There are many anxiety triggers that we encounter every day. They can be external (something in our environment) or internal (our thoughts, physical sensations, images, memories, or emotions). Our initial reaction to these triggers is usually either to avoid them or to try and get rid of them.
If you’ve been dealing with anxiety or OCD long enough, you have probably discovered by now that even though it is sometimes possible to avoid the external triggers, it is impossible to get rid of our internal experiences. Even if we somehow manage to suppress them temporarily, they always come back.
What people with anxiety and OCD tend to do when they figure out that their strategy of getting rid of their distress doesn’t work is to increase their efforts in attempting to control, avoid, figure out, explain away, stop, or minimize their discomfort. If you tried it (and I bet you tried it all), you know that these methods never bring lasting results.
What if I told you that your suffering is maintained not by your intrusive thoughts, but by your constant struggle to get rid of them? By giving your internal discomfort so much meaning, you create a never-ending loop of struggle that takes over your life.
In therapy, we teach our patients to radically change their relationship with their intrusive thoughts. Not only do we encourage them to open up and allow the whole spectrum of emotions and thoughts to come and go without trying to control them, we actually introduce a playful technique of “inviting” the anxiety and observing what happens. (Spoiler alert: Nothing happens. The anxiety comes and the person continues doing what matters to them regardless – while learning that emotions do not have to dictate how they live their life).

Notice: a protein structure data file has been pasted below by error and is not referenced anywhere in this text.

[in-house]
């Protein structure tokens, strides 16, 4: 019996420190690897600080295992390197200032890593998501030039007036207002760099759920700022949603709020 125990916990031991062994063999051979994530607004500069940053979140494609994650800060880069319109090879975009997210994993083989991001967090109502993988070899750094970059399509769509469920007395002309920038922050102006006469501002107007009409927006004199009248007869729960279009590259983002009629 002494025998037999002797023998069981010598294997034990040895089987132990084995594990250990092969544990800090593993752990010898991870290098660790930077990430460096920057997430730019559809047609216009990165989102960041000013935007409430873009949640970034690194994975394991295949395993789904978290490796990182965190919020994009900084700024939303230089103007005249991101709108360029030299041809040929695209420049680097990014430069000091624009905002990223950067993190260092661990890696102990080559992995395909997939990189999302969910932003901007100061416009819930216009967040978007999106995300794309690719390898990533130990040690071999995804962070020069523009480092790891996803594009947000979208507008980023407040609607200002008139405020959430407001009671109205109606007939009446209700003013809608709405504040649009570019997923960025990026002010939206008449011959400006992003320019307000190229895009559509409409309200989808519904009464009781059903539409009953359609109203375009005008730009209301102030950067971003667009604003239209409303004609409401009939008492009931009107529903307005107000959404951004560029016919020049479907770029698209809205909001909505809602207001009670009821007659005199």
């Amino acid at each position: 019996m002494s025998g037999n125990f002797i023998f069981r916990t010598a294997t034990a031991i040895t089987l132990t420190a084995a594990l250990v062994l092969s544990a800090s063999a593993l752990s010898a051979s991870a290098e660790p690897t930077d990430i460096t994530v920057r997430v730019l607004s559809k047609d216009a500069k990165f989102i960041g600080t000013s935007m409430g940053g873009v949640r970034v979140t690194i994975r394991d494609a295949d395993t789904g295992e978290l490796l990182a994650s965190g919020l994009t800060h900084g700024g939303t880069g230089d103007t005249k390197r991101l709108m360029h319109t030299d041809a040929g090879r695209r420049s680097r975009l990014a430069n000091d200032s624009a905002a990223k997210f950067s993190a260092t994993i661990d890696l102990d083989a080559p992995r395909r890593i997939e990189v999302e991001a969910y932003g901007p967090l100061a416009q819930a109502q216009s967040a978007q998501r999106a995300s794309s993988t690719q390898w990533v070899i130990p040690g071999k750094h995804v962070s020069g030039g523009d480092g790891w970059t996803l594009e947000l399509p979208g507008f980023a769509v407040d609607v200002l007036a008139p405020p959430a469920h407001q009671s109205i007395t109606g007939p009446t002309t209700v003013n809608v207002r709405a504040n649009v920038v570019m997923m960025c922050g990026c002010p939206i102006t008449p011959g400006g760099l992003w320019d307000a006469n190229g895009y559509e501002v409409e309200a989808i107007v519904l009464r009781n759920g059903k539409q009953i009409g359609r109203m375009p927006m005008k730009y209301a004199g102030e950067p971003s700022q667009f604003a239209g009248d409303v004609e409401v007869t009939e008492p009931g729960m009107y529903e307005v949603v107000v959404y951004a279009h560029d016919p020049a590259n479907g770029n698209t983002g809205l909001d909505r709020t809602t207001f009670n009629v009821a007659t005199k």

We tell our clients to watch for the times when they have an obsessive thought and an urge to do a compulsion, or when they have anxiety and are tempted to do something to get rid of it. The clients gradually learn not to respond and to continue with their day without engaging in the futile struggle with their thoughts and emotions. If they want to take their treatment to the next level and to speed up their recovery, we give our patients the clickers that you see in the video above and encourage them to click when they voluntarily invite their obsession or anxiety to become even stronger.
Here are just some of the benefits of this technique:
- It introduces a lighter, more playful attitude to dealing with anxiety and helps not to take it so seriously.
- It teaches a very important lesson: that a person can have very high anxiety without having to do anything at all to get rid of it.
- Clients find this technique very empowering as they experientially learn that they are not controlled by their anxiety. For many people, this is a real revelation as they spent their whole life in a tug of war with their emotions.
- Instead of spending days in an attempt to decrease negative emotions, only to watch them come back again, the clickers allow to turn this on its head and clients are actively looking forward to create opportunities to click. They usually record the number of clicks per day and try to make it a competition with themselves – to increase their daily clicks.
- The person quickly transitions from being pushed around by his/her emotions to befriending the variety of emotions. It’s liberating and this newly-acquired freedom is a huge motivator for change.
Why don’t you try it at home and let us know how it worked?